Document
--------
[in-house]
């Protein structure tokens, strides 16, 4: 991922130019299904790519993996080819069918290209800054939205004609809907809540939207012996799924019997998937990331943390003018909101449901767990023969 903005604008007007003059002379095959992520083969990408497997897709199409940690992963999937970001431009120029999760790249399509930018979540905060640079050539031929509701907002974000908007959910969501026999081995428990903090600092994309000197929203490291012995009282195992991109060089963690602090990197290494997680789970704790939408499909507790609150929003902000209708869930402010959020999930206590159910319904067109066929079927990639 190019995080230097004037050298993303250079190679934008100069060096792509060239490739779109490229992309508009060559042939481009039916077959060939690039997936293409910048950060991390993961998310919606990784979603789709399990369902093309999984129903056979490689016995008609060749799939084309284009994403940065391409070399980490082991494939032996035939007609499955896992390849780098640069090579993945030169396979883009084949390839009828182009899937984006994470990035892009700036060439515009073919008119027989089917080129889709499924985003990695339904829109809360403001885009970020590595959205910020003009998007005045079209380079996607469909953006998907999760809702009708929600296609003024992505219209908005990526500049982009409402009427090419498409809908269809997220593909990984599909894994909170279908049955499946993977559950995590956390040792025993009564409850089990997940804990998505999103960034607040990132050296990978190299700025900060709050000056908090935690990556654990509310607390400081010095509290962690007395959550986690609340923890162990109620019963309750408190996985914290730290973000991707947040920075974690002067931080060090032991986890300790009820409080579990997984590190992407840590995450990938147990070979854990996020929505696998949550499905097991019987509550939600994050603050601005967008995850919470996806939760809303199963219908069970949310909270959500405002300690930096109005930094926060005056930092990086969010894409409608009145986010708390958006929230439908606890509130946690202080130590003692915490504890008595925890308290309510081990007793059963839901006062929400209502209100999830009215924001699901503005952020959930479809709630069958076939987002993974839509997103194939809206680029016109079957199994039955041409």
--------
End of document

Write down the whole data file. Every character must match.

[in-house]
């Protein structure tokens, strides 16, 4: 991922130019299904790519993996080819069918290209800054939205004609809907809540939207012996799924019997998937990331943390003018909101449901767990023969 903005604008007007003059002379095959992520083969990408497997897709199409940690992963999937970001431009120029999760790249399509930018979540905060640079050539031929509701907002974000908007959910969501026999081995428990903090600092994309000197929203490291012995009282195992991109060089963690602090990197290494997680789970704790939408499909507790609150929003902000209708869930402010959020999930206590159910319904067109066929079927990639 190019995080230097004037050298993303250079190679934008100069060096792509060239490739779109490229992309508009060559042939481009039916077959060939690039997936293409910048950060991390993961998310919606990784979603789709399990369902093309999984129903056979490689016995008609060749799939084309284009994403940065391409070399980490082991494939032996035939007609499955896992390849780098640069090579993945030169396979883009084949390839009828182009899937984006994470990035892009700036060439515009073919008119027989089917080129889709499924985003990695339904829109809360403001885009970020590595959205910020003009998007005045079209380079996607469909953006998907999760809702009708929600296609003024992505219209908005990526500049982009409402009427090419498409809908269809997220593909990984599909894994909170279908049955499946993977559950995590956390040792025993009564409850089990997940804990998505999103960034607040990132050296990978190299700025900060709050000056908090935690990556654990509310607390400081010095509290962690007395959550986690609340923890162990109620019963309750408190996985914290730290973000991707947040920075974690002067931080060090032991986890300790009820409080579990997984590190992407840590995450990938147990070979854990996020929505696998949550499905097991019987509550939600994050603050601005967008995850919470996806939760809303199963219908069970949310909270959500405002300690930096109005930094926060005056930092990086969010894409409608009145986010708390958006929230439908606890509130946690202080130590003692915490504890008595925890308290309510081990007793059963839901006062929400209502209100999830009215924001699901503005952020959930479809709630069958076939987002993974839509997103194939809206680029016109079957199994039955041409």